Op-Ed: My Life, leave me alone

The Beatles, along with Billy Joel and Henry Ford, all make an appearance in this opinion column about keeping the government out of the lives of individual Americans.

I marvel at my wife’s knowledge of movies and music: She’s a formidable trivia opponent. I may know an artist’s name or a popular piece, but rarely do I associate the two. So, I was struck when I first actually listened Billy Joel’s “My Life” lyrics about a month ago:  How often I’ve thought:

I don’t care what you say anymore this is my life

Go ahead with your own life leave me alone

And you can speak your mind

But not on my time”

When she pointed me to “Revolution”. I looked up the lyrics and found the Beatles had also captured my thoughts years before they occurred to me. 

“Well, you know

We all want to change the world

But when you talk about destruction

Don’t you know that you can count me out

You say you got a real solution

Well, you know

We’d all love to see the plan…

You ask me for a contribution

Well, you know

We’re all doing what we can

But if you want money

For people with minds that hate

All I can tell is brother you have to wait

You say you’ll change the constitution

Well, you know

We all want to change your head

You tell me it’s the institution

Well, you know

You better free you mind instead

But if you go carrying pictures of chairman Mao

You ain’t going to make it with anyone anyhow”

We’ve long been plagued by demagogues (last month’s ‘Feather Merchants’) who appoint themselves the guardians of the rest of us.  These demagogues invariably preach that we can’t care for ourselves, that we are being ‘oppressed’, or that we aren’t spending our money morally. Instead, they propose, we should turn over our freedom of choice to them and they will care for us and others, protect us from oppression, and set the rules for how much wealth each of us should be allowed to accumulate and what we must do with it.  They insist the government will treat us with the fairness, compassion, empathy, and equity that our neighbors, employers, family, friends, and churches will not. Remote bureaucrats will make decisions with universal fairness and efficiency and ensure equality of outcomes for us all.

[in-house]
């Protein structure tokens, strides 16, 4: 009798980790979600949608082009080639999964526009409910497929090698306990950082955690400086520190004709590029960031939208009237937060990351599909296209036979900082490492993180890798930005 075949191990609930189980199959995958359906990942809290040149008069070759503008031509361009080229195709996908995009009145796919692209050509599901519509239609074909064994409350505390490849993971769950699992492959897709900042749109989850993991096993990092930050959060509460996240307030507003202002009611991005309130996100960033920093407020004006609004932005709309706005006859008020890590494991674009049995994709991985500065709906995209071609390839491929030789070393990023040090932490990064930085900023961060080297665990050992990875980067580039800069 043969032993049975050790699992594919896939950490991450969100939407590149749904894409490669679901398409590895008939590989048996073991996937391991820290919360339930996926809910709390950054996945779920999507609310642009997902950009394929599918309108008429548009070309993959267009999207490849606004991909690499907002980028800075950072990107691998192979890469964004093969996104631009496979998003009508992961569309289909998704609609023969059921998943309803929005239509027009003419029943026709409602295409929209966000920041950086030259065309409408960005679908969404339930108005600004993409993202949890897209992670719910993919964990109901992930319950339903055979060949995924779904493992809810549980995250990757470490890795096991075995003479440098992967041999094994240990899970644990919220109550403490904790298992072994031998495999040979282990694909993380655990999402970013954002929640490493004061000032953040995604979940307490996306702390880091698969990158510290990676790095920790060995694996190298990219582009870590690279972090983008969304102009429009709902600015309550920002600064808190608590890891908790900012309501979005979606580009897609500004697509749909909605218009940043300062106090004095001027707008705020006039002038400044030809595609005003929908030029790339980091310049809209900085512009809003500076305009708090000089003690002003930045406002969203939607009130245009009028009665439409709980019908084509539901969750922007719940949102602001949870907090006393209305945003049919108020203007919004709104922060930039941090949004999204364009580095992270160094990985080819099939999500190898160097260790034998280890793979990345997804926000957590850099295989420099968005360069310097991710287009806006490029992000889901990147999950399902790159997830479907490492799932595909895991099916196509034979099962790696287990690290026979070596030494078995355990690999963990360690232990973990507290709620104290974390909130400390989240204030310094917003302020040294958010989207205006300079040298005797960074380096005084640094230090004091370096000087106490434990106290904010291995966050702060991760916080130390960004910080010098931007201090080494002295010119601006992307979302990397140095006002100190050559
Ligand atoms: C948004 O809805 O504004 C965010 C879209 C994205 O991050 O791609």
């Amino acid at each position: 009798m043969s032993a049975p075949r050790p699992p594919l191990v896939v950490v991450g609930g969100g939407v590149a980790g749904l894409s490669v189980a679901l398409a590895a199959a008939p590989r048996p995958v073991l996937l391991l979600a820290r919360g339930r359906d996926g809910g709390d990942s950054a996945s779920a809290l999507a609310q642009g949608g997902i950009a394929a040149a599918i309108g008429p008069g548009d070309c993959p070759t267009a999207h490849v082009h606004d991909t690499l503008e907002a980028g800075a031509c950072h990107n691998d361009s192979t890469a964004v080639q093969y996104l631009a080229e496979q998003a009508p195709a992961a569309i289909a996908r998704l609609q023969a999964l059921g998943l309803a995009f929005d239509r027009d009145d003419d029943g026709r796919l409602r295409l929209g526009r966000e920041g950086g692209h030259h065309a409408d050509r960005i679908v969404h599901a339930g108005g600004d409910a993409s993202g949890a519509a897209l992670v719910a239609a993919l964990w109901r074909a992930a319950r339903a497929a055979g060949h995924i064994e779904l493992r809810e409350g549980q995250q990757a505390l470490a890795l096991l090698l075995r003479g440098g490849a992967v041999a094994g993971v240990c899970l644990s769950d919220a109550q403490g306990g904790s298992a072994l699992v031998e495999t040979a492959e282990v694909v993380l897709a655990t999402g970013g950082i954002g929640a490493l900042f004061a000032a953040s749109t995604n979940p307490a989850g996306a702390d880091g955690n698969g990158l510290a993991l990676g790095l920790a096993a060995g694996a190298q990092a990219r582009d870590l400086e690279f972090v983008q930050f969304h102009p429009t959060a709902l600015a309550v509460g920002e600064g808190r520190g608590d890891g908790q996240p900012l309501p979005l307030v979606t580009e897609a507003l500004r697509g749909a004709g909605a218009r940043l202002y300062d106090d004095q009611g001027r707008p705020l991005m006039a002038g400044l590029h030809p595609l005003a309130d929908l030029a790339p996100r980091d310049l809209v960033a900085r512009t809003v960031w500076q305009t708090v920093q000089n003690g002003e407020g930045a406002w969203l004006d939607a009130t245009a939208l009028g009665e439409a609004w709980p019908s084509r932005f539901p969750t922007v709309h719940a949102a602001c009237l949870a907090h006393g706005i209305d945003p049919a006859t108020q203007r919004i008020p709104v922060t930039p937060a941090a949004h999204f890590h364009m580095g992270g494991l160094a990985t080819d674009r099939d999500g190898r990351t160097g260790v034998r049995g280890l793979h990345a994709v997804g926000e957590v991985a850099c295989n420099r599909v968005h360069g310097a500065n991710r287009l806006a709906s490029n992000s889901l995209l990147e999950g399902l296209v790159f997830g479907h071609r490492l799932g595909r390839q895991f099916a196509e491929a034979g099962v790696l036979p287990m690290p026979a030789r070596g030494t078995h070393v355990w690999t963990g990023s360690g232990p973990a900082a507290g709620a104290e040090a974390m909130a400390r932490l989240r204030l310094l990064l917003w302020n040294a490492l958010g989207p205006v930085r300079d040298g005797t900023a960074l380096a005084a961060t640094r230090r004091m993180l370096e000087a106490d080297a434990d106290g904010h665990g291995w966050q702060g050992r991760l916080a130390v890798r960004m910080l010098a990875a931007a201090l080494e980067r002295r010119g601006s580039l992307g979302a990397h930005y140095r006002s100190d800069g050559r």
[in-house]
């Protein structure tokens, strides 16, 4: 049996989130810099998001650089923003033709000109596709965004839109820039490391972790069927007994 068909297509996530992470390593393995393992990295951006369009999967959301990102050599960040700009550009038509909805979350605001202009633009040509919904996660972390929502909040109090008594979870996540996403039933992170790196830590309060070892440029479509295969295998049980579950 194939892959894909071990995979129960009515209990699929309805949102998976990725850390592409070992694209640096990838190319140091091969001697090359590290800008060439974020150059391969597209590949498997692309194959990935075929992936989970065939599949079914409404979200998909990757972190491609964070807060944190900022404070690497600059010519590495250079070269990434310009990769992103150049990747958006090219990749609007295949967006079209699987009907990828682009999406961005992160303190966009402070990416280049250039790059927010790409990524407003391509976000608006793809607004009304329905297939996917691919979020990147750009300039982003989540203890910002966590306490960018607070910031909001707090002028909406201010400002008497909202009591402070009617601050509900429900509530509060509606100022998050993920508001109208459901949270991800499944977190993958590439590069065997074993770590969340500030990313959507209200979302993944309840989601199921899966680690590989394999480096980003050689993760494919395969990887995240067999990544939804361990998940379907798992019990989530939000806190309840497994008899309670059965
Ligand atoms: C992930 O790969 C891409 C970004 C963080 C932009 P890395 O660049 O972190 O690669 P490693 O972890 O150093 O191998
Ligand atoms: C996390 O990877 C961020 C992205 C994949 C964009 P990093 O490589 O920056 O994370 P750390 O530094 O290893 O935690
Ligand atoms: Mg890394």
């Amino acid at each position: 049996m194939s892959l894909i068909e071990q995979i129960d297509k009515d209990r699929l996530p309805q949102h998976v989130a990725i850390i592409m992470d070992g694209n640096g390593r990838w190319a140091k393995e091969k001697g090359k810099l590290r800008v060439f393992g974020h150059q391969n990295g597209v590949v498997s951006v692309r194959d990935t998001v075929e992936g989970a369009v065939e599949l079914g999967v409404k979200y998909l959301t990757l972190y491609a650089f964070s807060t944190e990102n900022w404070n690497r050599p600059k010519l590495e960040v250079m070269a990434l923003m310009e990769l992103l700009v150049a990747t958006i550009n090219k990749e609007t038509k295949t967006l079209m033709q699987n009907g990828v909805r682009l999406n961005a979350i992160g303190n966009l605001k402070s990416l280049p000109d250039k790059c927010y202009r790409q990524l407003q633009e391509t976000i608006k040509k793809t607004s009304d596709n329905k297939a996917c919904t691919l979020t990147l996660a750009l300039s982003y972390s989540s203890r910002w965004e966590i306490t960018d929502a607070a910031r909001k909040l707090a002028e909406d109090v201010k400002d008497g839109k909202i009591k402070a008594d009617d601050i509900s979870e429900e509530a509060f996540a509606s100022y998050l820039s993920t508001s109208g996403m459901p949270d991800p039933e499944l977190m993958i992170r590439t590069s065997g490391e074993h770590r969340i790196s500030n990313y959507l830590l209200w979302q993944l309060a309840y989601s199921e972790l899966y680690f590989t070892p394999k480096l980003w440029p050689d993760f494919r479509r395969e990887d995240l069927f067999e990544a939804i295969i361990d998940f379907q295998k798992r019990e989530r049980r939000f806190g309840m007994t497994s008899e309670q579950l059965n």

But, before he died in 1947, Henry Ford told us: “Any man who thinks he can be happy and prosperous by letting the government take care of him better take a closer look at the American Indian.” and surely, we’ve all heard the joke about Chief Walking Eagle.  I would challenge any who doubt to ask a school teacher (but not an administrator) how much the Federal Department of Education and Common Core have improved classroom instruction. Ask a practicing physician how much the ACA, Medicare, and Medicaid have improved patient services or reduced opioid abuse.

The worst feather merchants are politicians who promise to fix our problems in exchange for just a little of our freedom and our vote to increase someone else’s taxes and confiscate their ‘excess’ wealth.  They may project confidence, sincerity, and even competence and some may even know a bit of what they preach, but the feather merchants won’t be making the decisions: Some federal or state bureaucrat will.

Ask yourself: In your experience, which of those that you’ve interacted with would you have decide what kind of house you need, what furnishings and appliances you need, what food you need, which car you need, how much gasoline or heating oil you need, or whether your child is sick enough to need a doctor?

I don’t want government “help” and I surely don’t want people who, in my estimation, are unfit to decide which side of their own toast to butter to decide my needs. Some elected officials I respect and admire but others I deplore and hold in the utmost contempt along with most bureaucrats that ordinary folks encounter. 

To them I say: This is my life: Leave me alone. Leave my neighbors alone. Leave my town alone. Leave my county alone.  Leave my employer alone. Frankly, your results “don’t impress me much.” How dare you propose to manage for me what you’ve failed to manage for yourself!

Ken Frederic is a native of Ellsworth and graduate of UMO. He and his wife, Betty Ann, retired to Maine in 2012 after 43 years as a Department of Defense consultant. They now live in Bristol and are active in the community, St. Patrick’s Church, and Republican politics.

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